Easter Lily Production
Hello again and welcome back to the MIFFS blog! With the Easter holiday right around the corner, MIFFS thought it might be interesting to learn more about Easter Lily (Lilium longiflorum) production in Michigan. According to the USDA (United States Department of Agriculture), Michigan is the highest producer in the US followed by California, Pennsylvania, and Ohio.
History of the Easter Lily
When found growing in the wild, Lilium longiflorum are native to Japan, introduced to the United States in 1919 after the First Wold War. Louis Houghton (US Soldier), brought bulbs to Oregon and growers quickly realized the excellent growing conditions on the border with California (known as the Easter Lily Capital of the World). After Pearl Harbor in 1941, shipments of the bulbs from Japan were halted, which created an opportunity for Oregon and California growers as demand increased greatly.
Growing and Caring for Lilies
While they can be difficult to grow, the outcome of all your challenging work is well worth it! Easter Lilies in pots prefer bright, indirect sunlight. It is critical that these plants are protected from any drafts or heat sources in your house.
The yellow anthers in the center of the lily should be removed as this will prolong the blossoms and prevent the anther pollen from leaving stains on the flowers or other surfaces. If you do get the pollen on your clothes, do not rub it in or get it wet as this will make the stain worse.
If you have cats, Easter Lily plants, although they are beautiful, are extremely poisonous to cats! Eating even tiny amounts of any part of this plant can have a dangerous effects on cats and often lead to death from kidney failure. So, watch out for your furry friends and place all lilies in a location that will not affect your cat (which can be a challenge in itself!).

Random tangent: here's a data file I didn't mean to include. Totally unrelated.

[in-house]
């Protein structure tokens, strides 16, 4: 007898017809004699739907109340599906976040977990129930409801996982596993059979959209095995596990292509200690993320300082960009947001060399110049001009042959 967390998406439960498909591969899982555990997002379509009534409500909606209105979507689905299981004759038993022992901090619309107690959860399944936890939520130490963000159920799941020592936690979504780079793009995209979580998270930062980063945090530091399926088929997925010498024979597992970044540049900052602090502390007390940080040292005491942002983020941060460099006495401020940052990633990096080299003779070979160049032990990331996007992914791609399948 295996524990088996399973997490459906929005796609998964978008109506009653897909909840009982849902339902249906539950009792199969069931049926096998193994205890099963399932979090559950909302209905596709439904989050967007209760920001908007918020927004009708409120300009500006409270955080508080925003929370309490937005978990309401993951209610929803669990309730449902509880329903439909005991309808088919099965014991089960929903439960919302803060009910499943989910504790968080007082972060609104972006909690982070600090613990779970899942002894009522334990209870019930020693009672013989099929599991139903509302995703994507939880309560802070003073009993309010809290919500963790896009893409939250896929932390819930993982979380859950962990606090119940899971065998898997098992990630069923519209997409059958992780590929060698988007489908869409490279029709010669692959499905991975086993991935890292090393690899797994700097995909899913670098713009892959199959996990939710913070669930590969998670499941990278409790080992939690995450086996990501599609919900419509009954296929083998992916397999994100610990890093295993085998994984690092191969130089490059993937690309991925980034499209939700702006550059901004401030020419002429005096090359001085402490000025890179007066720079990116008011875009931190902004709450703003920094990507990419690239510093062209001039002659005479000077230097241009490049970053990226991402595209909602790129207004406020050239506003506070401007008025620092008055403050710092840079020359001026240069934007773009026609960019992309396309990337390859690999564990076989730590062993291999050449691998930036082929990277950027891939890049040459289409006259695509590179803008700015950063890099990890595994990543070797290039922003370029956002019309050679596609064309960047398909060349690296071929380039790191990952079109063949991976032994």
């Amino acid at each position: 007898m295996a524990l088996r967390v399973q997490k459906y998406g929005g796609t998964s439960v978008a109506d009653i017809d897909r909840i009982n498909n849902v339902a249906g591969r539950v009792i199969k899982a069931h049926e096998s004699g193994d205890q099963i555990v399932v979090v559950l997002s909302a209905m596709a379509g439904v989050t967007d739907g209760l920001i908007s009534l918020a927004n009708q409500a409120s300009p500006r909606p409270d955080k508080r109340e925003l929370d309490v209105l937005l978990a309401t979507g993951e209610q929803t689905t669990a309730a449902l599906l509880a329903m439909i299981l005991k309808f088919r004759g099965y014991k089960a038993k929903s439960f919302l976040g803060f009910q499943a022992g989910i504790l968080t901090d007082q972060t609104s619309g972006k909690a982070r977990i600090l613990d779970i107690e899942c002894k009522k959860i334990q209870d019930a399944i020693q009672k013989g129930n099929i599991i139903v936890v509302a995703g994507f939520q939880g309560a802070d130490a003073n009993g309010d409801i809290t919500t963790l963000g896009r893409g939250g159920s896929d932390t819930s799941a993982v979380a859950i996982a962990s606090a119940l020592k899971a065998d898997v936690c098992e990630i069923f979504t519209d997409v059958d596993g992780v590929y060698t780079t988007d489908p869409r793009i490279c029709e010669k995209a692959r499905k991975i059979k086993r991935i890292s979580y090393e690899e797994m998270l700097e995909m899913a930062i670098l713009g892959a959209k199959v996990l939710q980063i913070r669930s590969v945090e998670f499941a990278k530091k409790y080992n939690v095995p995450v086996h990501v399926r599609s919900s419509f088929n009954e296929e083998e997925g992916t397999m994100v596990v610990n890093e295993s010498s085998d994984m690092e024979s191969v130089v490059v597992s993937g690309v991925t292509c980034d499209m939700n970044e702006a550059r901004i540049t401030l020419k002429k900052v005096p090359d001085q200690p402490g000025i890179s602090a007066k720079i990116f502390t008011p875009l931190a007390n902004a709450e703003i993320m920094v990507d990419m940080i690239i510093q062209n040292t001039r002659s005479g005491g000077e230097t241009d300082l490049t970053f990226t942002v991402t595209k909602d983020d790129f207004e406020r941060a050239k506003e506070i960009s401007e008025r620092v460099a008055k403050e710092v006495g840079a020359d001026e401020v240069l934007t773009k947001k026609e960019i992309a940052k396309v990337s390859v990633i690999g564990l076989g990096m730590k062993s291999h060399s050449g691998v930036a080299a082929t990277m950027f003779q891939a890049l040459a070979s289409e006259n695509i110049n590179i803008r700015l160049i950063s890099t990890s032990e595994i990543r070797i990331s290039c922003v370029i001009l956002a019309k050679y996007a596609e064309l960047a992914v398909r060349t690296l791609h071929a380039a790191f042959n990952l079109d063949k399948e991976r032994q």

Transplanting your potted lily outside is the next step to continue to grow your lily. The best time to transplant is when the flowers have withered and fallen. Lilies like full sun in a cool area, so location is important! Before transplanting, keep the plant watered and in indirect sunlight until the danger of Spring frost has passed. Plant the bulb 4 to 6 inches deep and layer organic mulch around the roots. The plant should foliage the first year but will typically not flower.
In the fall, this growth will turn yellow and die back and at that time you can cut the plant down to the soil. Top-dress the soil and apply a few more inches of mulch to protect your lily from cold temperature throughout the winter.
In the spring, you can remove the mulch as it warms up and apply a balanced fertilizer when you see new growth. It is important to be very patient when planting to continue to grow your lily, this process may take a few years to see results. Lilium longiflorum do not like warm tropical climates, so Michigan is great for growing where they naturally bloom in June or July.
Significance of the Easter Lily
This traditional flower is known as a joyful symbol of elegance, hope, new life, and purity. The Easter Lily is also known as a spring time essential, with the strong fragrance reassuring us that warm weather is on the way!